Category Archives: Tools

Tool’s of the Trade: Shovels, Implements of Construction…and Maintenance

(I wrote this piece a few years ago. It was last printed in the Fall 2012 HPSO Bulletin.  It is updated here for my Blog.)

Cut from a piece of sheet metal the failure point is at the bottom of the 'arrow'

Cut from a piece of sheet metal the failure point is at the bottom of the ‘arrow’. Yes, I know this is a square point, but the are built using the same process.

I broke my shovel at home last week digging out a smaller-growing bamboo, Semiarundinaria yashadake ‘Kimmei’. It was at least ten years old, the shovel that is, and I broke it the way most people do, prying with it. I’m not nearly as hard on shovels as I used to be; I know their limits, but I was tired of this shovel. It was one of those thin-gauge “stamped” shovels that hardware stores sell these days to consumers, inexpensive and cheaply made; the kind of tool a person could buy many times over the course of their gardening life. I have broken several in the past jumping on them, with two booted feet, while trying to cut through heavy soil and roots, or like I did here, levering to hard before the object of my attention was adequately cut free of its earthly ties. Stamped shovels flex due to their thinness. Any flexion causes an inefficient transfer of energy when attempting to drive the blade against resistance. Think wasted energy and more effort. Stamped shovels have a soft fold where the smooth curve of its bowl bends into the vee that becomes the sleeve that then wraps around the shovel handle. This shaping of the blade adds some rigidity that the same material flat doesn’t possess. Any such bend in a piece of metal, however, becomes the weak point. This is where the metal breaks. Finding a quality replacement requires special ordering or buying through someone who serves the nursery or landscape trades.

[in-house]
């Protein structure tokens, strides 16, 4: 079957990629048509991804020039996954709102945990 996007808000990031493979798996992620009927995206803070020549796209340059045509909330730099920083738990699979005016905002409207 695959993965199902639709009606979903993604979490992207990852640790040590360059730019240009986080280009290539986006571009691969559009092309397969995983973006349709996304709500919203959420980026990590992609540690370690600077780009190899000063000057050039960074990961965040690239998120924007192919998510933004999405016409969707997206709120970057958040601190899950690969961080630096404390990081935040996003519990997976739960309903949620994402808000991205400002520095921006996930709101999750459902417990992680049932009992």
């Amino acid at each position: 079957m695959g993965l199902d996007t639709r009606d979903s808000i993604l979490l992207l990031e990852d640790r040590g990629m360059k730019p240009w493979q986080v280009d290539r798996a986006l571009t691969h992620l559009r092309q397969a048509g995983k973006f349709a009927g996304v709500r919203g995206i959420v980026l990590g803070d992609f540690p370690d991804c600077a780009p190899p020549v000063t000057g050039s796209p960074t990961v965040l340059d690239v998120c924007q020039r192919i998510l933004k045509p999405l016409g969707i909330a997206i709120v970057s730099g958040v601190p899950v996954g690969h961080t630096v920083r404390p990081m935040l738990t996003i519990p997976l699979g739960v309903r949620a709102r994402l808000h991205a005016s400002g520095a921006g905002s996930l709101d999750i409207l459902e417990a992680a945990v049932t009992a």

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Tools of the Trade: Pruning Shears, Loppers and Saws

(This is a slightly edited version of the same article published a few years ago in the HPSO Bulletin.)

The Pruning Series, 1

If you garden you will need to prune. Pruning is necessary not only for garden aesthetics but for the health and survival of plants in your garden. Gardens are our own inventions. They are infused with our intentions while the natural forces at play in any landscape work toward their own conclusion. We gather plants from disparate places around the world, put them together on soils in climates they did not evolve with, in intimate relationships we impose. We will have to be involved in an ‘editing’ process that is ongoing within the ebb and flow of plant growth and death that will include shuffling, removals, additions and pruning. Gardens are dynamic. Whether we make ‘good’ plant choices or not our continued involvement is a given. If we are good observers and modify our actions accordingly, we can move our gardens toward a balance that will require less of us. If we have aesthetic priorities that we are unwilling to relinquish, we will have to work to assure they continue. If our knowledge of how the plant will perform on our site is less than perfect and we fail to take all of it into consideration when we planted, we will have to intervene, maybe regularly.

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